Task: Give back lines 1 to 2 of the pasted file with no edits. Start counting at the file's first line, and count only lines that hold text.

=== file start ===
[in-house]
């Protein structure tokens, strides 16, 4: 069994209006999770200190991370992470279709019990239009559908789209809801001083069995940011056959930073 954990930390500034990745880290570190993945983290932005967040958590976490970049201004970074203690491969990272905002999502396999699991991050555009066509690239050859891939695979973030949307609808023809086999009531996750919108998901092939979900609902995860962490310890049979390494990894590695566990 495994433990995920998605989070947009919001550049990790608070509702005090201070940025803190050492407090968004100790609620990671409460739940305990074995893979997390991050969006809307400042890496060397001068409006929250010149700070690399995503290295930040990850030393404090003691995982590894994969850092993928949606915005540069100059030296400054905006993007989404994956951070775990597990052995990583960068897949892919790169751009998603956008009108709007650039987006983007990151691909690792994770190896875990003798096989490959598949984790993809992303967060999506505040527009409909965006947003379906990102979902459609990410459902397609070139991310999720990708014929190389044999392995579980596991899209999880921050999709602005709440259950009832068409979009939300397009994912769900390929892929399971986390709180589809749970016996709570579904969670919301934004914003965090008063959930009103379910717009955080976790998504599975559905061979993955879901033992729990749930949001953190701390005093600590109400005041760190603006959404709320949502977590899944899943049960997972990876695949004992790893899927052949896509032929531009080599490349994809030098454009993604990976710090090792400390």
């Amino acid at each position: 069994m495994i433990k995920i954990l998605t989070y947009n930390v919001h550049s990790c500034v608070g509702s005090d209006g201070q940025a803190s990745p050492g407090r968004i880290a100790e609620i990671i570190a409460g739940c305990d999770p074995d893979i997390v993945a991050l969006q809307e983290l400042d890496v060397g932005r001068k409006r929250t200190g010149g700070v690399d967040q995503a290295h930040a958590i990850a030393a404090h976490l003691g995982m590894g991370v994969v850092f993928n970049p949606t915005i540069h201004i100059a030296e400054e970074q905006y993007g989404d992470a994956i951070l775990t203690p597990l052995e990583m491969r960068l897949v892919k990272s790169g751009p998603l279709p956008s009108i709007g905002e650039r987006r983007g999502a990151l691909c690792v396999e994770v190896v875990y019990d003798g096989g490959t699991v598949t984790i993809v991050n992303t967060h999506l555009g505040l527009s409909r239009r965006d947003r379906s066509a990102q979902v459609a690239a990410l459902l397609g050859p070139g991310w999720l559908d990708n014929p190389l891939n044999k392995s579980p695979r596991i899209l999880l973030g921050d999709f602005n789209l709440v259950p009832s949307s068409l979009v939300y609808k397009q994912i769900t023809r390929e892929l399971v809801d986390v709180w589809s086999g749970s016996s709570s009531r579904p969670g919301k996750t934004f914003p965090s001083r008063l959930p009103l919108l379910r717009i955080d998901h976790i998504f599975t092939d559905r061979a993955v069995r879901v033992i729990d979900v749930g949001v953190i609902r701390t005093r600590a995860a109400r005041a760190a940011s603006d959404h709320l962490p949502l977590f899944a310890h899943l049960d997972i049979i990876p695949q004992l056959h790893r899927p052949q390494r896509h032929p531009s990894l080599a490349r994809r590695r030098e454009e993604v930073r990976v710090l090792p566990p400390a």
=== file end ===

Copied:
[in-house]
């Protein structure tokens, strides 16, 4: 069994209006999770200190991370992470279709019990239009559908789209809801001083069995940011056959930073 954990930390500034990745880290570190993945983290932005967040958590976490970049201004970074203690491969990272905002999502396999699991991050555009066509690239050859891939695979973030949307609808023809086999009531996750919108998901092939979900609902995860962490310890049979390494990894590695566990 495994433990995920998605989070947009919001550049990790608070509702005090201070940025803190050492407090968004100790609620990671409460739940305990074995893979997390991050969006809307400042890496060397001068409006929250010149700070690399995503290295930040990850030393404090003691995982590894994969850092993928949606915005540069100059030296400054905006993007989404994956951070775990597990052995990583960068897949892919790169751009998603956008009108709007650039987006983007990151691909690792994770190896875990003798096989490959598949984790993809992303967060999506505040527009409909965006947003379906990102979902459609990410459902397609070139991310999720990708014929190389044999392995579980596991899209999880921050999709602005709440259950009832068409979009939300397009994912769900390929892929399971986390709180589809749970016996709570579904969670919301934004914003965090008063959930009103379910717009955080976790998504599975559905061979993955879901033992729990749930949001953190701390005093600590109400005041760190603006959404709320949502977590899944899943049960997972990876695949004992790893899927052949896509032929531009080599490349994809030098454009993604990976710090090792400390």